The Wheel Deal is blown away by Ford’s fantastic new Fiesta…
In this day and age, with rising fuel prices and an imminent global recession on the cards, small cars make a whole lot of sense. That’s because they sip fuel, are generally cheap to maintain and offer a lot of real-world practicality. The trouble is, not many of them are big on style or offer sparkling driving dynamics. After all, how many times has your heart rate quickened at the sight of a Chevrolet Aveo of VW Polo? Quite.
Fortunately, Ford is set to change this perception with their swanky new Fiesta – a small car that breaks the B-segment mould with its distinctive exterior design, competitive pricing and razor-sharp handling.
Soul of the party
While the previous Fiesta was often cited as being too conservative in the looks department, this new model is anything but. Futuristic and progressive, it incorporates the company’s “Kinetic” design philosophy first seen on the dramatic Ford Iosis concept vehicle in 2005. This means you get a car that oozes visual presence thanks to its beefy wheel arches, defined shoulder lines and a distinctive trapezoidal grille. The latter gives the new Fiesta some serious attitude and will definitely make it appeal to young buyers looking for something individualistic. I was particularly impressed with the range topping 1.6 Titanium model. Sleek and aggressive, it’s one of the meanest three-door hatches I’ve seen a long time.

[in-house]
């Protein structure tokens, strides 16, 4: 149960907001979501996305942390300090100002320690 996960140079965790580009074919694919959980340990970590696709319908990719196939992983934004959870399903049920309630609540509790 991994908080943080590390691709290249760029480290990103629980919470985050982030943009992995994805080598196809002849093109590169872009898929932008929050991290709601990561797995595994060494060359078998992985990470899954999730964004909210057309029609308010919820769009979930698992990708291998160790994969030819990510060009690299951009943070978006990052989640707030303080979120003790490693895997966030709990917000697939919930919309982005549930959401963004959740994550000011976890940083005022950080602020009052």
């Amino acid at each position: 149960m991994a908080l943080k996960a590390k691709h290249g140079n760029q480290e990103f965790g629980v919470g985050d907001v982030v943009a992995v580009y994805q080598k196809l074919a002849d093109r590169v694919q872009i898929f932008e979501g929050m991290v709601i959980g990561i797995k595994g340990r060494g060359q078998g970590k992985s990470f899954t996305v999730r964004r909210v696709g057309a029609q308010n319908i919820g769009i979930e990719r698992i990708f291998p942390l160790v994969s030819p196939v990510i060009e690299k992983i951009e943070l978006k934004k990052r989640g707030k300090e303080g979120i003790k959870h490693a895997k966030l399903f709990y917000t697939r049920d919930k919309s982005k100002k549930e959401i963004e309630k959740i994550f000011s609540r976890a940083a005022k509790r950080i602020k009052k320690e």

The interior has also undergone a serious revamp and features a fascia that’s both bold and modern. Supposedly inspired by cutting-edge electronics, I found that most of the controls were logically laid out and very easy to use. There’s even a numerical keypad that lets you operate your cell phone when the car is equipped with the Bluetooth hands-free kit. iPod integration is standard across the range, with even the entry-level models getting a 3.5mm auxiliary-in port. But the biggest revelation was the driving position. Unlike on the outgoing model, where the driver’s seat couldn’t be adjusted low enough, the new Fiesta makes you feel a lot more involved when perched behind the height and reach adjustable steering-wheel. This is great news for taller drivers and makes the car’s crisp dynamics that much more enjoyable. Build quality seems to be improved too. I was woefully unimpressed with the trim in last generation. Sure it might have looked good, but even after a few thousand kilometers the cabin was buzzing with squeaks, creaks and rattles. Fortunately all of the above were absent from the new car over the course of our test-drive.
Feisty little numbers